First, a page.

How Much Does a Food Recall Really Cost You?

It’s a dreaded word that no food manufacturer wants to hear…RECALL.  The cause of over 48 million illnesses annually, nearly 25-30 food contamination incidents occur globally each week. 1  According to a study conducted by Ohio State University’s Robert Scharff, food recalls cost an estimated $55.5 billion a year when factoring in medical expenses, productivity loss and mortality. 2But how does this translate from a company standpoint?

According to Food Online, companies manufacturing food products that are involved with a recall are affected by direct costs, lost sales, and impairment of their brand.

A study performed by the Food Marketing Institute and Grocery Manufacturers Association indicates the average direct cost to a company per recall is $10 million, and that doesn’t include sale losses, deaths/illnesses, and the hit on their reputation. 3

When one or more of their products are recalled, companies must notify the proper channels (alerting them of the recall), destroy those products (removing them from the shelves adding to lost revenue opportunities), and find the source of the contamination (which can lead the manufacturer to close down all of their plants for cleaning until the source is identified), all of which add up to a hefty financial burden.  And while many might see the $10 million average as a large number, Class 1 recalls, which the FDA classifies as “Dangerous or defective products that predictably could cause serious health problems or death,” can hit hundreds of millions of dollars.1

Take, for example, the peanut butter recall in 2009 which was tainted with salmonella, costing peanut producers nearly $1 billion or Westland-Hallmark Meats beef recall in 2008 which cost them close to $500 million.3

Besides productivity costs, shippers have to deal with any lawsuits that arise and government fines.  So was the case last year when ConAgra agreed to pay $11.2 million dollars in criminal fines and forfeitures to the government for salmonella tainted Peter Pan peanut butter back in 2007.

Now imagine the damage done to your company’s image after such an event.  As Ironshore states, “While it takes years to establish a respected reputation, food recalls due to contamination and safety concerns can damage that reputation virtually overnight.”1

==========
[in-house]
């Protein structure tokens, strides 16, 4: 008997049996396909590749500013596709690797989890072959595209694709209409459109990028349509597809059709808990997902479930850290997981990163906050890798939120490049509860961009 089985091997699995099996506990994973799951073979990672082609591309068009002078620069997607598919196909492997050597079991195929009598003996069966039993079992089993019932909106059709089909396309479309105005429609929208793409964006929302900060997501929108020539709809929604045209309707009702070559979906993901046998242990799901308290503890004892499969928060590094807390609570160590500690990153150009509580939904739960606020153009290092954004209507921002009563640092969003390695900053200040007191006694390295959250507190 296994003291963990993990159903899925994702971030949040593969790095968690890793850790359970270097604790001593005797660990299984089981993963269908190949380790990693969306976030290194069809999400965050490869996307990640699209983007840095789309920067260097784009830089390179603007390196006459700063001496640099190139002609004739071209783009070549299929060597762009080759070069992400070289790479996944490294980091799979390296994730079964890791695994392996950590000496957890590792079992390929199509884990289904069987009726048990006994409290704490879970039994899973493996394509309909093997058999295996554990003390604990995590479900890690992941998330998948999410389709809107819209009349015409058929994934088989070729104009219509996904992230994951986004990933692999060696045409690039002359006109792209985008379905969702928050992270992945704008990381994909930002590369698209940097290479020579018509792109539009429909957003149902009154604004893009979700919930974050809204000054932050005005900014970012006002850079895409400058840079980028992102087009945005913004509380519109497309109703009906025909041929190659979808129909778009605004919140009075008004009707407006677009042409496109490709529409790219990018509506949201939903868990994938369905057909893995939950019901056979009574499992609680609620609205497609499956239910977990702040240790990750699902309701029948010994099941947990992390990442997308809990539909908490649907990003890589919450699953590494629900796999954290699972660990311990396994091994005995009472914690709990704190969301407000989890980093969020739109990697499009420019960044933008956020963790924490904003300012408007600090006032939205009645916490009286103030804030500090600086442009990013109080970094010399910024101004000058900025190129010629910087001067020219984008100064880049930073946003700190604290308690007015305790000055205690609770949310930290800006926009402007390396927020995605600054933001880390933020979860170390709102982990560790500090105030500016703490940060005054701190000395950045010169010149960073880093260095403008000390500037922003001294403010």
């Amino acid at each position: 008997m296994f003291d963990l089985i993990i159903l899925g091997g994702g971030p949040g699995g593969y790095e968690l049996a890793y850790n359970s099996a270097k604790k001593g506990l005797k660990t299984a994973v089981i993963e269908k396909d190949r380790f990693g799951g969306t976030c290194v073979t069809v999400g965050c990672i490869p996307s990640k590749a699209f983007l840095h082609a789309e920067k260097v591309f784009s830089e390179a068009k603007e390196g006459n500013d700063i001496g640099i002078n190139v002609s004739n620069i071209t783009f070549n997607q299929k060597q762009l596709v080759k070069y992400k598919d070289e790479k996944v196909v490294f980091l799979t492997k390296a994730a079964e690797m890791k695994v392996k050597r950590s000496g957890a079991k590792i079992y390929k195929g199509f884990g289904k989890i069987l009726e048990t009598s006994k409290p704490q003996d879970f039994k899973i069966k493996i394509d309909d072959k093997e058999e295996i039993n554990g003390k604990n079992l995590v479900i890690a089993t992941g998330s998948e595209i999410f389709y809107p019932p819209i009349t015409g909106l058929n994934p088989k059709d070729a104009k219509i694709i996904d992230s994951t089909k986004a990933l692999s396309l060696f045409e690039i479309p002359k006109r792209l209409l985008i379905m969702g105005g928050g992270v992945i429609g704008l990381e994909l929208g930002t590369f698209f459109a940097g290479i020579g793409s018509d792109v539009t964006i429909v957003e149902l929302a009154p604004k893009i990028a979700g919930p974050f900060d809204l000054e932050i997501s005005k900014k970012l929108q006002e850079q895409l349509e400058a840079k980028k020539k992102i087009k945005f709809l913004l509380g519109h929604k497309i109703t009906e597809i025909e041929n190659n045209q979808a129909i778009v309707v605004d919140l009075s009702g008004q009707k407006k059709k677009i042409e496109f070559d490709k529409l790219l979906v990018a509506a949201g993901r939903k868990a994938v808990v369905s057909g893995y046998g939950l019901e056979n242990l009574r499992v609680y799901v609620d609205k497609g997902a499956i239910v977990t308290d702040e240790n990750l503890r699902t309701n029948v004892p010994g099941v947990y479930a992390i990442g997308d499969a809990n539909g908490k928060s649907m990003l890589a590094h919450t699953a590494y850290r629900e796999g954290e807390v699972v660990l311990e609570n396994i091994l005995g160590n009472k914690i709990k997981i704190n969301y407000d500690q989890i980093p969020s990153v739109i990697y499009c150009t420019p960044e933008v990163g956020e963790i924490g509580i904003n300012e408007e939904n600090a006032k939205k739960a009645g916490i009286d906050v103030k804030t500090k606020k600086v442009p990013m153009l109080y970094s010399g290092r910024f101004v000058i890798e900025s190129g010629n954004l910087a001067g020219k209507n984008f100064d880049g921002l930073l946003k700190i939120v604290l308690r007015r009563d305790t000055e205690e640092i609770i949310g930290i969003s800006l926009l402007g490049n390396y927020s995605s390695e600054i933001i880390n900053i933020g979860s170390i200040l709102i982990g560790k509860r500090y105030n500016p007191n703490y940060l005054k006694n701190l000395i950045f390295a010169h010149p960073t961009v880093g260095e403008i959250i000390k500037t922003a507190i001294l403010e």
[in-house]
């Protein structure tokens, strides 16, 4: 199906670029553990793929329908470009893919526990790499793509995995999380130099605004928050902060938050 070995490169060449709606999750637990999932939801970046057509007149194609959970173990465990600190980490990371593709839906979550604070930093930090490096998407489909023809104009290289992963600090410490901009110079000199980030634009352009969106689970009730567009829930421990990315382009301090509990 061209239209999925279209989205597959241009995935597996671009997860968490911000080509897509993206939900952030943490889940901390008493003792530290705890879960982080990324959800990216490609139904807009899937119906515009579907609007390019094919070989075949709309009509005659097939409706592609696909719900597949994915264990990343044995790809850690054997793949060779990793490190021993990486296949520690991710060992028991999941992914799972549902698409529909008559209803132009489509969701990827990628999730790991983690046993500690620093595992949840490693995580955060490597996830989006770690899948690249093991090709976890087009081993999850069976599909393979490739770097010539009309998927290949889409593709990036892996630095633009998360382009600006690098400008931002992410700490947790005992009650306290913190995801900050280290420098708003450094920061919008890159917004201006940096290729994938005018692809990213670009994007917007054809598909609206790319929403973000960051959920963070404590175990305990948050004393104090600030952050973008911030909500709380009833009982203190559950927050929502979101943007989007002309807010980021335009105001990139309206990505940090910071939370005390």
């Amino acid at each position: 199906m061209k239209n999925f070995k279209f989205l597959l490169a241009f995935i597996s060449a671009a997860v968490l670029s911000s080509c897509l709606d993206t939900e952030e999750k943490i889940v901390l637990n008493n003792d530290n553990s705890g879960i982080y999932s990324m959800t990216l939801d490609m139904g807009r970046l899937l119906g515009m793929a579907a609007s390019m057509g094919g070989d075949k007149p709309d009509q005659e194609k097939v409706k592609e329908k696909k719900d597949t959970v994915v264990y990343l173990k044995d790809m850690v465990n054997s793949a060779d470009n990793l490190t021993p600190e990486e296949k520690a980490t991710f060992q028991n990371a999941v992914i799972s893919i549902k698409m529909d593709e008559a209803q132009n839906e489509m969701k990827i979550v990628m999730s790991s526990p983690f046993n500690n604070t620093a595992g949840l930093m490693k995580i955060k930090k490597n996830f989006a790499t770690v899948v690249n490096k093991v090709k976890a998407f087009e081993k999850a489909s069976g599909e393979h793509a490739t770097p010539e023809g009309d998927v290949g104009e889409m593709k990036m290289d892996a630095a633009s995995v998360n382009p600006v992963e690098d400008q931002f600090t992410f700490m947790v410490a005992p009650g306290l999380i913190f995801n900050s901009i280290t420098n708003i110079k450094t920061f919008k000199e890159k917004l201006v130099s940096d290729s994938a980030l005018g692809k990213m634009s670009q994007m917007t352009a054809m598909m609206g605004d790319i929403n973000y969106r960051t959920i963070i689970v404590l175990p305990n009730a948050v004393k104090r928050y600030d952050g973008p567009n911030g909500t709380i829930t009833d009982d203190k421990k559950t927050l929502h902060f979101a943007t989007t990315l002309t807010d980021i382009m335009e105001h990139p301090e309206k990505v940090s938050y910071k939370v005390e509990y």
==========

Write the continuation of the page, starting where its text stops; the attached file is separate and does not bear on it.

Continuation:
According to a consumer poll conducted by Harris Interactive, a market research firm in Rochester, NY, after a product recall, 55% would temporarily use a different brand, almost 15% wouldn’t buy that particular recalled product again, and 21% wouldn’t buy any brand associated with the manufacturer.3

While large company recalls, such as automobile manufacturers, can accumulate into billions of dollars in losses, small companies, who don’t have the financial backing to support such brand impairment, often find no choice but to declare bankruptcy.

The Food Safety Modernization Act, which goes into full effect on April 6th, applies to shippers, carriers, brokers, receivers, and loaders in a mandatory effect to keep food products safe.  Those who are not familiar with this ruling can read more here.

So how can you help mitigate your risk of contamination during transport?  One way is by reducing the number of stops before your products reach their destination.  Road Scholar Transport cuts back on the handling of your products with dock-to-dock, no transfers, as well as offers 24-hour expedited service.

Cross-contamination/sanitization also poses a risk to the integrity of your products, especially for less-than-truckload (LTL) shipments, which carry multiple types of products in a single trailer at the same time.  Wooden pallets, which are very porous, and therefore, absorb fluids that breed bacteria also serve as a means of cross-contamination and that doesn’t even include splinters from the wood that can puncture the products.  Road Scholar Transport, however, operates trucks with aluminum floor trailers to create a more sanitary environment for your products.  We conduct regular sweeps on all trailers to ensure that your freight is being transported in a clean, and therefore safe, environment as well as have record of what has been transported since the last time the trailer was cleaned.

Another way to reduce your risk of a recall is to make sure that you have qualified drivers and well-maintained equipment moving your products.  Unsafe drivers can damage products through speeding, accidents, and not securing the loads properly, while equipment that isn’t maintained, especially reefers, can lead to spoilage or contamination risks if exposed to high temperature conditions.  You don’t have to worry about this when shipping with Road Scholar.  Our trucks are air-ride equipped and driven by experienced and uniformed drivers, providing a safe, smooth ride.  Our reefers are top notch, equipped to handle even the tightest temperature ranges, having imbedded technology that tracks the temperature within and alerts our team in the event that the temperature goes out of range so we can rectify the situation prior to the product losing its integrity.

Learn more about Road Scholar’s food-grade services by clicking here.